Maximising the benefits of participatory climate adaptation research by understanding and managing the associated challenges and risks

Author(s): Cvitanovic, C., Howden, M., Colvin, R.M., Norström, A., Meadow, A.M. and Addison, P.F.E.
In: Environmental Science & Policy, 94, pp.20-31
Year: 2019
Type: Journal / article
Link to centre authors: Norström, Albert
Full reference: Cvitanovic, C., Howden, M., Colvin, R.M., Norström, A., Meadow, A.M. and Addison, P.F.E. 2019. Maximising the benefits of participatory climate adaptation research by understanding and managing the associated challenges and risks. Environmental Science & Policy, 94, pp.20-31

Summary

Participatory research approaches are increasingly advocated as an effective means to produce usable climate adaptation science, and increase the likelihood that it will be beneficially incorporated into decision-making processes. However, while the implementation of participatory research approaches, such as those associated with knowledge co-production, have become increasingly commonplace, to date there has been little consideration given to the challenges and subsequent risks associated with their use. To start to address this gap we review the literature on participatory research in climate adaptation science. In doing so we identify and articulate several challenges, and subsequent risks, created by participatory research approaches to adaptation (i) science, (ii) scientists and scientific institutions, (iii) decision-makers and decision-making institutions and (iv) research funders. Based on this we identify seven strategies to help manage these challenges and reduce the associated risks: (a) choose participants carefully; (b) monitor team composition and adjust as necessary; (c) set clear expectations, and agreed conflict resolution mechanisms; (d) use different modes of scientific inquiry that can account for different knowledges and biases; (e) incorporate mechanisms for independent review at all stages of research; (f) reimagine professional development for adaptation researchers, and (g) ensure that appropriate institutional support is in place. These strategies can help to increase the likelihood that participatory research approaches will achieve their goal of generating knowledge that will help society successfully navigate modern day sustainability challenges, such as those posed by climate change.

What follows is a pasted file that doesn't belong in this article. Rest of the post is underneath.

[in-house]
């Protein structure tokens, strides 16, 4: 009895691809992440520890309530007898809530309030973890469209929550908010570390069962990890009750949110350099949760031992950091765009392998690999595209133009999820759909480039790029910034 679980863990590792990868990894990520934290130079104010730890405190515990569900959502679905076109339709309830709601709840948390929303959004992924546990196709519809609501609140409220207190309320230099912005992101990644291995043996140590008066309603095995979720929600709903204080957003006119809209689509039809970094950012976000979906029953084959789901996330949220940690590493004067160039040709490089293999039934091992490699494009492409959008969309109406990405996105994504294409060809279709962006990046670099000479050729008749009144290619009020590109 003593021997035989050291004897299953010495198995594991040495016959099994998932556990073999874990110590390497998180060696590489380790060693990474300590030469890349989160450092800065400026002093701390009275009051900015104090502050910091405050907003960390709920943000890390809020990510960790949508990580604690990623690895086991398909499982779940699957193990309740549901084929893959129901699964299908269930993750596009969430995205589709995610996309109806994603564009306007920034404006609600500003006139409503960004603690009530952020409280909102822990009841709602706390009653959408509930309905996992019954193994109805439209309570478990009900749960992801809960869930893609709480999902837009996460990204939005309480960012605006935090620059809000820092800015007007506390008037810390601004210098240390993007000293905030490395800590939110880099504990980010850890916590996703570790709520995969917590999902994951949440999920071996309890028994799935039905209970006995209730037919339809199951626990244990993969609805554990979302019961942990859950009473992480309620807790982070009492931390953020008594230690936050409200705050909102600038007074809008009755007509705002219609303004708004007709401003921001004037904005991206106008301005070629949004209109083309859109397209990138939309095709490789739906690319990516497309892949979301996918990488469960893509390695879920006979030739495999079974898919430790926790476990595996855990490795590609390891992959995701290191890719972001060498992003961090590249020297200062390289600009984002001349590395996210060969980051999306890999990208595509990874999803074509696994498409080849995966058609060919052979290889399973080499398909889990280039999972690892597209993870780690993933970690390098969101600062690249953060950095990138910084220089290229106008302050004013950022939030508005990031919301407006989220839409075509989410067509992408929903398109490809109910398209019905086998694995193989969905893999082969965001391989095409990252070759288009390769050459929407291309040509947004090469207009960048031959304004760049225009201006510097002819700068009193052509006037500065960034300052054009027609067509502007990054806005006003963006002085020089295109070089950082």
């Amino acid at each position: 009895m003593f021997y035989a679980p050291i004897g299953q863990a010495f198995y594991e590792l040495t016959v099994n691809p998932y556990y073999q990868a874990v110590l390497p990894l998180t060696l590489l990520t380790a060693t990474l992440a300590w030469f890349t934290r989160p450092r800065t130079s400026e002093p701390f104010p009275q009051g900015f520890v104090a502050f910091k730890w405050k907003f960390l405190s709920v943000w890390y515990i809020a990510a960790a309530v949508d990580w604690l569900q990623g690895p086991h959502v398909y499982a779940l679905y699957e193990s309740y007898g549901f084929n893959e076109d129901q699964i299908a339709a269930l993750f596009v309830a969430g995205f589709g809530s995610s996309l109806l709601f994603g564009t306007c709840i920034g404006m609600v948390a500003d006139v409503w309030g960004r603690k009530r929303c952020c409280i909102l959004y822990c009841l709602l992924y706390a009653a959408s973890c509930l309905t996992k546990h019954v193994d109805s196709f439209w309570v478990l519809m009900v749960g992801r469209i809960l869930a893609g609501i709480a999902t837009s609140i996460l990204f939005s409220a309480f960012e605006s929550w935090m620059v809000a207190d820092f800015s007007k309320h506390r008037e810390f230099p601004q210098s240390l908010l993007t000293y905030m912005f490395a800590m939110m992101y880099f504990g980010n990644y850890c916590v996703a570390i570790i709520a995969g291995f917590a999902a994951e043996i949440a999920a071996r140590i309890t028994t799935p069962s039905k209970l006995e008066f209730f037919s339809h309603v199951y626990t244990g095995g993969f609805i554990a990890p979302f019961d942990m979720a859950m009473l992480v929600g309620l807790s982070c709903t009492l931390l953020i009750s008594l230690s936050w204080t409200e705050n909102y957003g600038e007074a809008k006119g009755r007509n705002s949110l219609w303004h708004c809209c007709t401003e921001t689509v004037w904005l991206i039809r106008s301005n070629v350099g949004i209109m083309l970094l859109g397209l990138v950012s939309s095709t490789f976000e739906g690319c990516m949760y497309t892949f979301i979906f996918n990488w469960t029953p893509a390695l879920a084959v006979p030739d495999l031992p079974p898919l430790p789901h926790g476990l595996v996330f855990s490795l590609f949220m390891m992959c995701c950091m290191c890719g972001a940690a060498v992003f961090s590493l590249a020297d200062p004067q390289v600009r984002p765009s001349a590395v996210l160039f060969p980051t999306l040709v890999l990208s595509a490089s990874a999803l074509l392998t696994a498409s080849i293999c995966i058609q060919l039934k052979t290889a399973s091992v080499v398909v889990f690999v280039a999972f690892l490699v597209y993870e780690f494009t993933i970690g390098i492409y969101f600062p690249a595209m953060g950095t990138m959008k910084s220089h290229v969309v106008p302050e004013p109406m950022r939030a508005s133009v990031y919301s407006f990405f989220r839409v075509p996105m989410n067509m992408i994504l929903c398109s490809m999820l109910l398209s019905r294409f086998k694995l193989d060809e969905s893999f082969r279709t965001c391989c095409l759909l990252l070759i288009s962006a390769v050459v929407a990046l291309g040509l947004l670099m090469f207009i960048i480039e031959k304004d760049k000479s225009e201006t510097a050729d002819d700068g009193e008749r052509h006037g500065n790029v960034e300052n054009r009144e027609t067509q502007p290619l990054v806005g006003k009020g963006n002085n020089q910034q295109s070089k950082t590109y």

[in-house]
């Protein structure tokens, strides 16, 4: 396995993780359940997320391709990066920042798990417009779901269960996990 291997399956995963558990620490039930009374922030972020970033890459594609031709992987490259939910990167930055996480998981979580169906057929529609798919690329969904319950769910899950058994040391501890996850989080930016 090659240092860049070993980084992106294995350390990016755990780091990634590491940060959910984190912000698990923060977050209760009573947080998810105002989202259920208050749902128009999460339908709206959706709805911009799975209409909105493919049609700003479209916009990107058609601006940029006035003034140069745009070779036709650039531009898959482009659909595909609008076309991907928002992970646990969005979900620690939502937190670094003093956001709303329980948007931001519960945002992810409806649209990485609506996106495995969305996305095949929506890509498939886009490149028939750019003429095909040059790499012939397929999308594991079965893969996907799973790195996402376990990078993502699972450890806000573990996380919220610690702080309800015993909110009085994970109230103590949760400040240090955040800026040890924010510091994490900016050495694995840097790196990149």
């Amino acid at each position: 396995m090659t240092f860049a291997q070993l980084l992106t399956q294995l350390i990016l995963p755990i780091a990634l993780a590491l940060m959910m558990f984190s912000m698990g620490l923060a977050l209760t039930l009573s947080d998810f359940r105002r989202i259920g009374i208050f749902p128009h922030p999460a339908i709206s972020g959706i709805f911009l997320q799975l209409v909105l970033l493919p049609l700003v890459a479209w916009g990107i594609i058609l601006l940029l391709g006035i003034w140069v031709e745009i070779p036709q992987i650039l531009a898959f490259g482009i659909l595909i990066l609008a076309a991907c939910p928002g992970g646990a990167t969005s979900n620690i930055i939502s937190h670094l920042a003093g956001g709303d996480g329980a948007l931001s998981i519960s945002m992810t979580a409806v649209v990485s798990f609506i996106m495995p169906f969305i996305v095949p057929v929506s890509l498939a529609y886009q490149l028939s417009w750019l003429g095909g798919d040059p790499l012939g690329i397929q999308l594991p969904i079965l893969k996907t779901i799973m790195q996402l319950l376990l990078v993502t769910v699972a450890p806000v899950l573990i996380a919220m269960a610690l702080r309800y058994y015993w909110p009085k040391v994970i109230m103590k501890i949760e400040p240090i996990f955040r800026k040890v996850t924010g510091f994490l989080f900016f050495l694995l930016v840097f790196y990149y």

Stockholm Resilience Centre is a collaboration between Stockholm University and the Beijer Institute of Ecological Economics at the Royal Swedish Academy of Sciences

Stockholm Resilience Centre
Stockholm University, Kräftriket 2B
SE-10691
Phone: +46 8 674 70 70
info@stockholmresilience.su.se

Organisation number: 202100-3062
VAT No: SE202100306201